Projections of the “running of the bulls and the Paris of Gertrude Stein and Scott Fitzgerald flash across the walls of his hotel in Pamplona, Spain. You meet his first love, his wives, his parents through snapshots of people who influenced him and moved in and out of his life.
You learn a bit about what led to “The Sun Also Rises,” The Old Man and the Sea,” Farewell to Arms,” how he hated his mother and his regrets over how he treated his wives and his father.
Certainly, it is difficult to portray the life of “Papa” Hemingway in 90 minutes but by the time Stacy Keach takes his bow you feel you and this author from Oak Park, IL have become better acquainted.
There is a PS to this production. It was on the Goodman schedule more than a year ago and had an excellent preview. But during the official opening night, it became obvious to those of us in the audience that Keach was ill. Director Robert Falls stopped the performance. It turned out that Keach was suffering a minor heart attack. Following bypass surgery and a recovery period, Keach returned to his TV work and has now returned to continue Pamplona. Hemingway would have understood that kind of determination.
DETAILS: “Pamplona” by Jim McGrath and directed by Robert Falls is in Goodman Theatre’s Owen Theatre, 170 N. Dearborn St., Chicago, through Aug. 19, 2018. Running time: 90 minutes, no intermission. For tickets and other information call (312) 443-3800 or visit Goodman Theatre.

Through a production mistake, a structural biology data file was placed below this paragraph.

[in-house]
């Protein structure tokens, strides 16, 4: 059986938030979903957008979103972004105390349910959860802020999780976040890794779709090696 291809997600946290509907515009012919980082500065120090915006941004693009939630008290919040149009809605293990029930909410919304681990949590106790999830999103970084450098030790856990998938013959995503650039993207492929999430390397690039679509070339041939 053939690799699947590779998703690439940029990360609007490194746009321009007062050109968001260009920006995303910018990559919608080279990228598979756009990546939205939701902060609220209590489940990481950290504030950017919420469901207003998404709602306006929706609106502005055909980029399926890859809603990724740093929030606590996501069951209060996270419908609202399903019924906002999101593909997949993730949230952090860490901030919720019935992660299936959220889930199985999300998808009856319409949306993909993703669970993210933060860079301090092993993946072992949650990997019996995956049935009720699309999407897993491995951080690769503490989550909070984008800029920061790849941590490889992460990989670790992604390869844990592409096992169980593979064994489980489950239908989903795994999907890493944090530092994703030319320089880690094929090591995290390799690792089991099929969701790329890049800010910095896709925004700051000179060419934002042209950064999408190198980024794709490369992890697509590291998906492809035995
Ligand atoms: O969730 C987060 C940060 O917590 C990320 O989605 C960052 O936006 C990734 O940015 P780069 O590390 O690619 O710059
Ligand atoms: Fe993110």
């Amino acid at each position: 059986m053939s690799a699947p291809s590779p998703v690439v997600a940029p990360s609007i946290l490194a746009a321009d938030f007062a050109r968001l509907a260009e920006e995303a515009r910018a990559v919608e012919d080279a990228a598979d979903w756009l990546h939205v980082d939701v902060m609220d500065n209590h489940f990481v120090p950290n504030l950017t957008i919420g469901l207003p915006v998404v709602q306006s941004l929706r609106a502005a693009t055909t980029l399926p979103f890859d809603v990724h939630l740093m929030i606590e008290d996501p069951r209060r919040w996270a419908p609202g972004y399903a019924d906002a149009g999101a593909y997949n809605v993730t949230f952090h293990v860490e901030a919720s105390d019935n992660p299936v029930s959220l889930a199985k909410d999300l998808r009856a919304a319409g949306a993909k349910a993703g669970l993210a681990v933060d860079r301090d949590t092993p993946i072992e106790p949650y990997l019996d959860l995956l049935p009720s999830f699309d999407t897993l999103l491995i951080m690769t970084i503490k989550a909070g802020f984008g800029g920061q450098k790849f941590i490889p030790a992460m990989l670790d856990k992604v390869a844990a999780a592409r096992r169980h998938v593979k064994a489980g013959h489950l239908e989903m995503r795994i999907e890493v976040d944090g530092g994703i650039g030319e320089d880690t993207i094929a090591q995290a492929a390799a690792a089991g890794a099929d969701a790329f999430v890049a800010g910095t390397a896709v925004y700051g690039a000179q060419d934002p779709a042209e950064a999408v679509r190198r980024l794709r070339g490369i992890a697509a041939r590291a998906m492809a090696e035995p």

Whether you like “Support Group for Men,” a new play by Ellen Fairey, author of the highly successful “Graceland” and “Girl 20,”may depend on how you feel about comical TV sitcoms that are funny because they reveal underlying insecurities. No stranger to television, Fairey was a writer/producer on “Nurse Jackie and is executive co-producer of “The Sinner.”
Fairey’s play artificially brings together four ethnically and culturally diverse guys who encourage each other to reveal their problems and thoughts during their weekly Thursday night get together. Some of them are finding it hard to keep up with or adjust to all the changing movements and attitudes.
The facilitators are a fraternity-like ritual with supposedly American Indian tribal overtones and a bat they call a stick covered with supposedly native-American decorations.
Imagine living through more than 100 years of historic events and changing cultural attitudes. What would you predict might happen?
The Delany sisters, Bessie who lived to 104 (died 1995) and Sadie who lived to 109 (died 1999), thought a woman would eventually become president but not a colored man. They disliked the term black “We’re not black, we’re brown, we’re colored.” They also were OK with the formal race designation of Negro.